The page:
Search Property for Sale in the Canary Islands

If a committee had been set up to design a holiday home paradise, they would probably have invented the Canaries. An archipelago of islands with varying size and geography: sand dunes for some, tropical forests for another, waterfalls for the next, others with all three. A snowcapped mountain to admire, but warm all year down on the beach – rarely too hot and never too cold. Available all year-round, four hours from the UK and with no jet lag! The “fortunate islands” indeed, as the Romans named them.

The British have been buying property in the Canary Islands for decades, and now they are firmly back in fashion. Political unrest in North Africa in early 2015 sent tour operators scurrying back with planeloads of Northern Europeans looking for safe winter sunshine, just as the pound recovered against the euro. Suddenly a lot of us were looking at Spanish property again for warm winters.

You have a choice of seven islands. Tenerife is the largest, with 900,000 people, then Gran Canaria with 850,000. Lanzarote has 140,000 and then down to Fuerteventura, La Palma, La Gomera and finally El Hierro with 11,000.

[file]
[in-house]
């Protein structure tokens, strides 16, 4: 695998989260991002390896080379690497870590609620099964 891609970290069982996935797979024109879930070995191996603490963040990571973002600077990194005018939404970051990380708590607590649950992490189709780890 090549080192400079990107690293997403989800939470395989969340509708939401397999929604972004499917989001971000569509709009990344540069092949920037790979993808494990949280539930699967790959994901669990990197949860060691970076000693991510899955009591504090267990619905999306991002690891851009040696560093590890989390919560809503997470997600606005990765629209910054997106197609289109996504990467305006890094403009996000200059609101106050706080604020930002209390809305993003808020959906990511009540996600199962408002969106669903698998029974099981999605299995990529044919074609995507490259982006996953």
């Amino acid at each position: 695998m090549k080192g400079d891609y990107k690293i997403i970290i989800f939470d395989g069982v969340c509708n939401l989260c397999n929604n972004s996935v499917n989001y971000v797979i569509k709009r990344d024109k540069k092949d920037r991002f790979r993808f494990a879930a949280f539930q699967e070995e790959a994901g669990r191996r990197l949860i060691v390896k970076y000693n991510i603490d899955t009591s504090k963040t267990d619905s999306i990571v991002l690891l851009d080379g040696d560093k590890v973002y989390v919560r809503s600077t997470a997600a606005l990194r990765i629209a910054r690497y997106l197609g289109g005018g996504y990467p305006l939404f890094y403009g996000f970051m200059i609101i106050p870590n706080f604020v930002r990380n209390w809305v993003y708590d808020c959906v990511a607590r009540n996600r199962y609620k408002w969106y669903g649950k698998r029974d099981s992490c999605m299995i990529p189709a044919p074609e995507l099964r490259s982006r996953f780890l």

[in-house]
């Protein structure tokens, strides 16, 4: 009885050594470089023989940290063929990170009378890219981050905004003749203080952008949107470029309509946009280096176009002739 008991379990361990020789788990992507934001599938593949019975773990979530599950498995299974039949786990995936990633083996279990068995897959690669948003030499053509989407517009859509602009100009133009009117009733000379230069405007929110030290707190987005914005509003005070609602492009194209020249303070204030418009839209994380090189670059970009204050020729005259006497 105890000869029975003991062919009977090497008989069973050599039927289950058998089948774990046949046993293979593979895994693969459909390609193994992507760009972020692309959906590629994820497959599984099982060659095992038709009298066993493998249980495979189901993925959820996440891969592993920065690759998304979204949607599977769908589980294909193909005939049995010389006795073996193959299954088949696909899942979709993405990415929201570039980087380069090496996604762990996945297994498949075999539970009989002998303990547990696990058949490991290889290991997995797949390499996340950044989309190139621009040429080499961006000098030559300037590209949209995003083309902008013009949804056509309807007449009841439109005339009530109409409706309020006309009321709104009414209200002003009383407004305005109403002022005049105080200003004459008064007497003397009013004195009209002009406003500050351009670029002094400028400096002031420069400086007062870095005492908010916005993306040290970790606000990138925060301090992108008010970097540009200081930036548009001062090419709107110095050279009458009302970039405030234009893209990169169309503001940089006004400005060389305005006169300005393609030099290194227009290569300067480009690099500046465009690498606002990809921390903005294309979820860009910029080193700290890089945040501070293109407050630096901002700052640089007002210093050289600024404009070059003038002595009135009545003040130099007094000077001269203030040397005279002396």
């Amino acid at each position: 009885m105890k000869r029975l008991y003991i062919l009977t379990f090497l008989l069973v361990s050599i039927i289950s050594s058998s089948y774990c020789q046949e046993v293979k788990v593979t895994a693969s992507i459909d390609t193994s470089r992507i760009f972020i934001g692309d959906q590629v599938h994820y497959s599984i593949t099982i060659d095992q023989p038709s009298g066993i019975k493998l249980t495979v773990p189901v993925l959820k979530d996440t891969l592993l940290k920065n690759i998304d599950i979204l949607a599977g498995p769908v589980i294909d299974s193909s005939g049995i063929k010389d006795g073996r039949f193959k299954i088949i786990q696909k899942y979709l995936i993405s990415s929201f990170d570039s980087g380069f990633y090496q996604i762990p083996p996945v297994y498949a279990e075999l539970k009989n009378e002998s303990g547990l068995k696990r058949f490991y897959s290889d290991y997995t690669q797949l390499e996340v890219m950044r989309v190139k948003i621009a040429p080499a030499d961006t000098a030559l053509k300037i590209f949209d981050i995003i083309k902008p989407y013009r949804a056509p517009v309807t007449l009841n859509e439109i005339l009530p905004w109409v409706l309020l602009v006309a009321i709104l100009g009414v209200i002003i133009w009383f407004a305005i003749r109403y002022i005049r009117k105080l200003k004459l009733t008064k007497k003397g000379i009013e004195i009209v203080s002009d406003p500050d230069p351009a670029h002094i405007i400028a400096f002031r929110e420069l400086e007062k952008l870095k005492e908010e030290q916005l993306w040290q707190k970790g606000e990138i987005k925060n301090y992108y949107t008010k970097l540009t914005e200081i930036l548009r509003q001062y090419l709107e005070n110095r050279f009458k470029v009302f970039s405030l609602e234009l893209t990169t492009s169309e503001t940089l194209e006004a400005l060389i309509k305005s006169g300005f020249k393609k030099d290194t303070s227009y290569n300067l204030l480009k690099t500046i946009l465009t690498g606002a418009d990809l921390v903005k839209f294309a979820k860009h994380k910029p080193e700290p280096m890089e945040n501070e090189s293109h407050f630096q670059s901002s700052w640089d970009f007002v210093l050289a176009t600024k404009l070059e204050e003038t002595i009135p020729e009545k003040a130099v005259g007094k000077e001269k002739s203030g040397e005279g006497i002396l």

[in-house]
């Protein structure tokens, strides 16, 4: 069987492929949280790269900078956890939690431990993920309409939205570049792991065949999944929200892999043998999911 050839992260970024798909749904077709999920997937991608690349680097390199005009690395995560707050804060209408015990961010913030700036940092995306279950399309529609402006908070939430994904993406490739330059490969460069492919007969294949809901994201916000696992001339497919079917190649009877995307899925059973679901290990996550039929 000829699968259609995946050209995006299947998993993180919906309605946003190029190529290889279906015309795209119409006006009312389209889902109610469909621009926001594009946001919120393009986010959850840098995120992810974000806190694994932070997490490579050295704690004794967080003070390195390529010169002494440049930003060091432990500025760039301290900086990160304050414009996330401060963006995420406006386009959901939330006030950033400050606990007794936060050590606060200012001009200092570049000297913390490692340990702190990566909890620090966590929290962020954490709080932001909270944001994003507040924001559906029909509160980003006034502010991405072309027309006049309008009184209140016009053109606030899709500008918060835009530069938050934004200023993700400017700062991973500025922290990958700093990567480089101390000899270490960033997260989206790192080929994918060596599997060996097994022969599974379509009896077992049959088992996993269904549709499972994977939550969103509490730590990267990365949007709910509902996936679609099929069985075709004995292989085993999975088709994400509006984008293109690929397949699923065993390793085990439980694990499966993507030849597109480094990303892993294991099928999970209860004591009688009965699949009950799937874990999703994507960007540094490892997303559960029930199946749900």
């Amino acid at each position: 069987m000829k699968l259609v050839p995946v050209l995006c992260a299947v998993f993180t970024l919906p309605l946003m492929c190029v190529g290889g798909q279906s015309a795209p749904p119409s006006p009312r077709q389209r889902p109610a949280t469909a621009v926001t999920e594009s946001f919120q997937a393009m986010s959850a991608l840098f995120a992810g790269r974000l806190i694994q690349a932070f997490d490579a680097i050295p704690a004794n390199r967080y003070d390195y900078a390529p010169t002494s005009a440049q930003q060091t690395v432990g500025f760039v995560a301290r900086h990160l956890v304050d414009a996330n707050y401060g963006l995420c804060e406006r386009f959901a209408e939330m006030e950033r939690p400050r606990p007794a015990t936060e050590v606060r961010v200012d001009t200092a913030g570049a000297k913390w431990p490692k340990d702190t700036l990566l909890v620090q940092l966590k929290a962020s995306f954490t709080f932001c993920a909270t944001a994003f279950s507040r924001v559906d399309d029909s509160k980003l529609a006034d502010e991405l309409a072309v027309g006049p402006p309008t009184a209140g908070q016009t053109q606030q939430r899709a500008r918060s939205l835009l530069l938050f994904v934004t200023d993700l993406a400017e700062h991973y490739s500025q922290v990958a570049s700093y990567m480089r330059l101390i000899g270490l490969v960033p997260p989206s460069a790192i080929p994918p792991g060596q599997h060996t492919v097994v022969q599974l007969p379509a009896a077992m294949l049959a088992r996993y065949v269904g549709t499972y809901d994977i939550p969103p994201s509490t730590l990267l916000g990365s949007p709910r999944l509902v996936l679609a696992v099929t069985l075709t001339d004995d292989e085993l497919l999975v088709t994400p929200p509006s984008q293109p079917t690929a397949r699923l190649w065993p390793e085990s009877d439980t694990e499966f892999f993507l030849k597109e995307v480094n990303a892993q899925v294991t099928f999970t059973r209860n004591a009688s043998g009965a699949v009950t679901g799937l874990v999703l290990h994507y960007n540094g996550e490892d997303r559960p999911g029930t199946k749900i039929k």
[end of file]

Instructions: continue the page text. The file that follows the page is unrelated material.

Choosing your island is a big part of the fun. Each has characteristics that will appeal to particular personalities, but maybe not the most obvious. Tenerife, for example, has more people, but a small island like La Palma can have a wonderful sense of community. La Gomera is more rural, but Gran Canaria perhaps has more interesting countryside.

All the islands have great opportunities for outdoor activity. Windsurfing is big on Fuerteventura (which means “strong wind”), you can hike through Lanzarote’s lava fields or down Tenerife’s deep gorges. Scuba diving, fishing and anything involving a boat is popular, unsurprisingly, and Tenerife in particular has some world-class golf courses.

The architecture includes cheap and cheerful apartment blocks overlooking the towns and beaches, villas further out of town, but also some lovely South American style villages, and colonial-style houses with wooden balconies and leafy patios. 

The islands are a popular location for relocating from overseas. Of the 2.1 million population, one in six was not born here, and many of those are British. While it is warmer and cheaper (and arguably more fun) than a retirement in Britain, many of us have come here to work too, particularly in the tourist trade or serving the expat communities. The Canaries are very welcoming islands.  

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